With the new record, Parton demonstrates remarkable self-awareness, both as an artist and as a commercial entertainer. A composer and interpreter of songs who is comfortable exploring different genres, she absorbs the nuances and resources of a genre and uses this in her own music. This she more than achieves on the powerful Little Sparrow, an exploration of what Parton calls "blue mountain" music. She employs most of the same musicians from My Grass Is Blue, including Durham's Jim Mills on banjo, and provides some similar material.
Yet Parton goes far beyond just another bluegrass album. She augments her astonishing assembly of pickers and singers with Irish superstars Altan: On a reworking of her heartbreaking story-song, "Down From Dover," the blending of Celtic and bluegrass players produces an ethereal, yet compelling sound that somehow seems just as country as the original produced by Porter Wagoner. She and longtime producer Steve Buckingham mix material with equal success, hardly limiting themselves to her compositions and hillbilly classics. Instead, Parton places a ripping cover of Collective Soul's "Shine" between her traditional-sounding title cut and the Louvin Brothers' too-often-covered "I Don't Believe You've Met My Baby," while juxtaposing a too-much-fun send up of Cole Porter's "I Get A Kick Out of You" with "Mountain Angel," an original surely inspired by the mournful ballads she heard as a kid.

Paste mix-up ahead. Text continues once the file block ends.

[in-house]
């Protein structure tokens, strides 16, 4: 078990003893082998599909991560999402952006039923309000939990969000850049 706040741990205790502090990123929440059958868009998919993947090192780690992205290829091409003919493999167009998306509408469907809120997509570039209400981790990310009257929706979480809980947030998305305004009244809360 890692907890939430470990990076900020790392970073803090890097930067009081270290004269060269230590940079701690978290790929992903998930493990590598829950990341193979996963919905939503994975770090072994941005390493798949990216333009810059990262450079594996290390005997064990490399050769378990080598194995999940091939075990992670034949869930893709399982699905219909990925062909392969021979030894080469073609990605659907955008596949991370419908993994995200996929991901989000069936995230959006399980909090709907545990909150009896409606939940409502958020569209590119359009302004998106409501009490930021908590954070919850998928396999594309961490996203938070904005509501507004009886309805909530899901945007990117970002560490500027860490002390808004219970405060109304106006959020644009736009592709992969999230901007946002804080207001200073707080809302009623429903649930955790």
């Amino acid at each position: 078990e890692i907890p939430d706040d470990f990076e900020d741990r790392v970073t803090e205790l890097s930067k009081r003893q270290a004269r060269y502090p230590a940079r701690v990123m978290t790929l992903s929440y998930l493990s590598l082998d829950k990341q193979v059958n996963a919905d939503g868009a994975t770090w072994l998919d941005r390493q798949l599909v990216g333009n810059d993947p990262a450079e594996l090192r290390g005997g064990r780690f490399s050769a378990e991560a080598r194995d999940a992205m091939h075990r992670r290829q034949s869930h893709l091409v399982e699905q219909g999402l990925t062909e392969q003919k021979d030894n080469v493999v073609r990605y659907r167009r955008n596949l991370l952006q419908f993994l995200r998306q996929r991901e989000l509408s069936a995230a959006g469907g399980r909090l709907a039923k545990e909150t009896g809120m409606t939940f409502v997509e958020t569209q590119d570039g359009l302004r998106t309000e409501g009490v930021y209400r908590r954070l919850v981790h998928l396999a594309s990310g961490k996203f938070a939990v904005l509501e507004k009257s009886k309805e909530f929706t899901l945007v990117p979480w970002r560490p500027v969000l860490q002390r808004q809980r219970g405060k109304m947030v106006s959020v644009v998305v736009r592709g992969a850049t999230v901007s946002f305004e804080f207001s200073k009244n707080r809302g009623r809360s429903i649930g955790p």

Anyone who thinks Dolly Parton is merely a platinum blonde pop icon needs to hear her emotional depth and attention to detail on this record. At least try "Bluer Pastures." If Parton's last bluegrass album was a sign of crack musicianship, Little Sparrow is even better.